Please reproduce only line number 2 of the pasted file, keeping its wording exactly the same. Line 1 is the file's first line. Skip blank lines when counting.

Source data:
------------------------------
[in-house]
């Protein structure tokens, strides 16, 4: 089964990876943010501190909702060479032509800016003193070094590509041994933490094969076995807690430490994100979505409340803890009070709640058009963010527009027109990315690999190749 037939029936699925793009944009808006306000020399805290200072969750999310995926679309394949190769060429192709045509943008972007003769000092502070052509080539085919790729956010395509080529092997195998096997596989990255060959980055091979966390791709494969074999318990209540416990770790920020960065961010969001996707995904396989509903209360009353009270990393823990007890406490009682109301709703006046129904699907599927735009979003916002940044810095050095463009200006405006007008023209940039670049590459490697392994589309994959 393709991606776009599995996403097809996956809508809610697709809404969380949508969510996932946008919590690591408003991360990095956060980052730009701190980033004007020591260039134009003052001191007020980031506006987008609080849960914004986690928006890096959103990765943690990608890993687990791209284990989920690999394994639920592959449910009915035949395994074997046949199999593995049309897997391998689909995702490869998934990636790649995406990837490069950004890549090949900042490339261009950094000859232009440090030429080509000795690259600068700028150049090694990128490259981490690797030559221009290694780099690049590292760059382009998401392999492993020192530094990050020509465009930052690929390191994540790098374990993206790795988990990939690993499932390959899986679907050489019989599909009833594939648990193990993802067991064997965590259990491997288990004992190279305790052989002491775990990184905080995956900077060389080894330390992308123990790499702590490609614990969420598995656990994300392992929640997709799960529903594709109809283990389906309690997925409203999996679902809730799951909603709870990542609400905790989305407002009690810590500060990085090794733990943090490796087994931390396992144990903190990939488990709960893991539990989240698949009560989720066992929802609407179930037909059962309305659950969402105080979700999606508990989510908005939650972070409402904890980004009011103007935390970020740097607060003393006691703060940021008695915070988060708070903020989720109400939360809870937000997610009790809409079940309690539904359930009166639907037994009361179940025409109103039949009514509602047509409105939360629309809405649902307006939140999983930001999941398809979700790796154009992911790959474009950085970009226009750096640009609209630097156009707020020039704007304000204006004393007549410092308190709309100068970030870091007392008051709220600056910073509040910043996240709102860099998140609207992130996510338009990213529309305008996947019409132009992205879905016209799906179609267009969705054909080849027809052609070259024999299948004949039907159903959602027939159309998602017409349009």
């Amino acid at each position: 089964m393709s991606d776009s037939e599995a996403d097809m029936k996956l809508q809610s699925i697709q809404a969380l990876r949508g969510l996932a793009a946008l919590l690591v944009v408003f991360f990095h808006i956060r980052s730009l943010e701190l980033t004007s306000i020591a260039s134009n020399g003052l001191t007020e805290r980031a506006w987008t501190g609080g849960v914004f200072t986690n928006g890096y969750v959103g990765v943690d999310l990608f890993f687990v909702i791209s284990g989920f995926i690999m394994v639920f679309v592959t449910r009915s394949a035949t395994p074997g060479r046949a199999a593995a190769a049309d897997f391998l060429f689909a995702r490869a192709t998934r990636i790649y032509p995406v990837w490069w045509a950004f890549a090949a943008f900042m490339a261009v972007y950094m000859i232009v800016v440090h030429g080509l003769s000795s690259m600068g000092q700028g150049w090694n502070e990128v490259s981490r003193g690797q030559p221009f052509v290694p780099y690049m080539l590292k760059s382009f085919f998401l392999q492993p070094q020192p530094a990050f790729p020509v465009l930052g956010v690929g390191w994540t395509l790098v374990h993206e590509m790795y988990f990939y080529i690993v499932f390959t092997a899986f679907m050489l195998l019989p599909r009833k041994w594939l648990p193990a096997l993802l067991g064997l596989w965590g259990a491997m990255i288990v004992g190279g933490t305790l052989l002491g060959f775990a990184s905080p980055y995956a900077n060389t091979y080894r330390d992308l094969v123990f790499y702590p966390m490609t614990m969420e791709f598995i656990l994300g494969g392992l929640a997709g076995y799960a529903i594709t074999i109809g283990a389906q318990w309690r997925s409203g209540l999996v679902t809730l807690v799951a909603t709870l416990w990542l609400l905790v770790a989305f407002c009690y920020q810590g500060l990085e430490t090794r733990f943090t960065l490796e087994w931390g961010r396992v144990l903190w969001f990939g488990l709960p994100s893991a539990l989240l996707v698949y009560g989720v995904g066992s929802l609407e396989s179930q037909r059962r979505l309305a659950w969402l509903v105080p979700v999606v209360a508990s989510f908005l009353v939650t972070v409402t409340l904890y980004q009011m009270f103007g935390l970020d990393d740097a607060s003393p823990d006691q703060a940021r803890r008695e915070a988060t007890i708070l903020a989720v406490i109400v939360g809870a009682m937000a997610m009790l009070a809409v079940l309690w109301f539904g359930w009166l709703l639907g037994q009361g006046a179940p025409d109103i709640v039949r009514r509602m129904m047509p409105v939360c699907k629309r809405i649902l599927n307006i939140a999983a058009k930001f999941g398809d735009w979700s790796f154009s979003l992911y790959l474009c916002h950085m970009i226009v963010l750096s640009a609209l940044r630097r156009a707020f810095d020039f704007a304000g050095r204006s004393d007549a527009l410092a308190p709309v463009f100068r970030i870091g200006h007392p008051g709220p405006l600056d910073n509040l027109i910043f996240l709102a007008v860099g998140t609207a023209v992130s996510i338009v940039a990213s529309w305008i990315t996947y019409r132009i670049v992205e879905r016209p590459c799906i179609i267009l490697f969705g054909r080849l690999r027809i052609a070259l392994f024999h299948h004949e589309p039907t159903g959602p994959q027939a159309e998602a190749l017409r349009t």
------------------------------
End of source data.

């Protein structure tokens, strides 16, 4: 089964990876943010501190909702060479032509800016003193070094590509041994933490094969076995807690430490994100979505409340803890009070709640058009963010527009027109990315690999190749 037939029936699925793009944009808006306000020399805290200072969750999310995926679309394949190769060429192709045509943008972007003769000092502070052509080539085919790729956010395509080529092997195998096997596989990255060959980055091979966390791709494969074999318990209540416990770790920020960065961010969001996707995904396989509903209360009353009270990393823990007890406490009682109301709703006046129904699907599927735009979003916002940044810095050095463009200006405006007008023209940039670049590459490697392994589309994959 393709991606776009599995996403097809996956809508809610697709809404969380949508969510996932946008919590690591408003991360990095956060980052730009701190980033004007020591260039134009003052001191007020980031506006987008609080849960914004986690928006890096959103990765943690990608890993687990791209284990989920690999394994639920592959449910009915035949395994074997046949199999593995049309897997391998689909995702490869998934990636790649995406990837490069950004890549090949900042490339261009950094000859232009440090030429080509000795690259600068700028150049090694990128490259981490690797030559221009290694780099690049590292760059382009998401392999492993020192530094990050020509465009930052690929390191994540790098374990993206790795988990990939690993499932390959899986679907050489019989599909009833594939648990193990993802067991064997965590259990491997288990004992190279305790052989002491775990990184905080995956900077060389080894330390992308123990790499702590490609614990969420598995656990994300392992929640997709799960529903594709109809283990389906309690997925409203999996679902809730799951909603709870990542609400905790989305407002009690810590500060990085090794733990943090490796087994931390396992144990903190990939488990709960893991539990989240698949009560989720066992929802609407179930037909059962309305659950969402105080979700999606508990989510908005939650972070409402904890980004009011103007935390970020740097607060003393006691703060940021008695915070988060708070903020989720109400939360809870937000997610009790809409079940309690539904359930009166639907037994009361179940025409109103039949009514509602047509409105939360629309809405649902307006939140999983930001999941398809979700790796154009992911790959474009950085970009226009750096640009609209630097156009707020020039704007304000204006004393007549410092308190709309100068970030870091007392008051709220600056910073509040910043996240709102860099998140609207992130996510338009990213529309305008996947019409132009992205879905016209799906179609267009969705054909080849027809052609070259024999299948004949039907159903959602027939159309998602017409349009």